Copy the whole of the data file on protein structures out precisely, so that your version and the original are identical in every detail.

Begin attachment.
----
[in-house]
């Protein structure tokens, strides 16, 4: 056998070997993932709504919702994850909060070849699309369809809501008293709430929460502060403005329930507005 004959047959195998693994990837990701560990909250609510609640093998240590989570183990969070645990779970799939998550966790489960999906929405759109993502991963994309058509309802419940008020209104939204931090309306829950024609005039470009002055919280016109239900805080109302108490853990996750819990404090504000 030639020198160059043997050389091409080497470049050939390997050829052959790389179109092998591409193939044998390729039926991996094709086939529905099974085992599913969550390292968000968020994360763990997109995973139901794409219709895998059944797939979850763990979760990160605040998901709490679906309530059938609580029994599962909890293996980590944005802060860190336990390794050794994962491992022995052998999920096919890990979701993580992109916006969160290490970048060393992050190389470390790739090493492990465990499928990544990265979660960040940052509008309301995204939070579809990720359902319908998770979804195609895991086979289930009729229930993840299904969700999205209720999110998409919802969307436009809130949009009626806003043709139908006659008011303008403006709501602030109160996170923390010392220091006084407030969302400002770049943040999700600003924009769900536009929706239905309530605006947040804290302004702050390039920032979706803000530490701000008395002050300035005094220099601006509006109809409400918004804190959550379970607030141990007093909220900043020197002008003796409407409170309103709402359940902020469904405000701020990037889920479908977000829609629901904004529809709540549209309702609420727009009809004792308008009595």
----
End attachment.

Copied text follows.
[in-house]
């Protein structure tokens, strides 16, 4: 056998070997993932709504919702994850909060070849699309369809809501008293709430929460502060403005329930507005 004959047959195998693994990837990701560990909250609510609640093998240590989570183990969070645990779970799939998550966790489960999906929405759109993502991963994309058509309802419940008020209104939204931090309306829950024609005039470009002055919280016109239900805080109302108490853990996750819990404090504000 030639020198160059043997050389091409080497470049050939390997050829052959790389179109092998591409193939044998390729039926991996094709086939529905099974085992599913969550390292968000968020994360763990997109995973139901794409219709895998059944797939979850763990979760990160605040998901709490679906309530059938609580029994599962909890293996980590944005802060860190336990390794050794994962491992022995052998999920096919890990979701993580992109916006969160290490970048060393992050190389470390790739090493492990465990499928990544990265979660960040940052509008309301995204939070579809990720359902319908998770979804195609895991086979289930009729229930993840299904969700999205209720999110998409919802969307436009809130949009009626806003043709139908006659008011303008403006709501602030109160996170923390010392220091006084407030969302400002770049943040999700600003924009769900536009929706239905309530605006947040804290302004702050390039920032979706803000530490701000008395002050300035005094220099601006509006109809409400918004804190959550379970607030141990007093909220900043020197002008003796409407409170309103709402359940902020469904405000701020990037889920479908977000829609629901904004529809709540549209309702609420727009009809004792308008009595």